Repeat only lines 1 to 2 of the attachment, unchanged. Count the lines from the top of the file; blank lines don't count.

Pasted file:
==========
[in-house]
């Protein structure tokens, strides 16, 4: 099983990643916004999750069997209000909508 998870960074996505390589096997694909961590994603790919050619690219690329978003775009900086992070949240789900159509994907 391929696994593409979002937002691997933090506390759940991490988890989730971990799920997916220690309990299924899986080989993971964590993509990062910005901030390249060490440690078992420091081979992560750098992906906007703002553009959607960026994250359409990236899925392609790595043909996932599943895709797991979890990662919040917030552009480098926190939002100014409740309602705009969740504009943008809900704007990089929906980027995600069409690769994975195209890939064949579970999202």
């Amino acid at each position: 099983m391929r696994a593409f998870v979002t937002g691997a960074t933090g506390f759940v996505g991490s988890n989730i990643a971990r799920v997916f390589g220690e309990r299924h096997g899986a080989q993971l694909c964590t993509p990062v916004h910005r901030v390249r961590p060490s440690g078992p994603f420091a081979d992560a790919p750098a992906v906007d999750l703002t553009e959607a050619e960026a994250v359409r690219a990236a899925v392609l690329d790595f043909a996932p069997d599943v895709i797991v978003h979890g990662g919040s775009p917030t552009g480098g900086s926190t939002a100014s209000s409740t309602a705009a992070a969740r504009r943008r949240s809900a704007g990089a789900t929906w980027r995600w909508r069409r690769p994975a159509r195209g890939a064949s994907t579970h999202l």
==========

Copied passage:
[in-house]
């Protein structure tokens, strides 16, 4: 099983990643916004999750069997209000909508 998870960074996505390589096997694909961590994603790919050619690219690329978003775009900086992070949240789900159509994907 391929696994593409979002937002691997933090506390759940991490988890989730971990799920997916220690309990299924899986080989993971964590993509990062910005901030390249060490440690078992420091081979992560750098992906906007703002553009959607960026994250359409990236899925392609790595043909996932599943895709797991979890990662919040917030552009480098926190939002100014409740309602705009969740504009943008809900704007990089929906980027995600069409690769994975195209890939064949579970999202």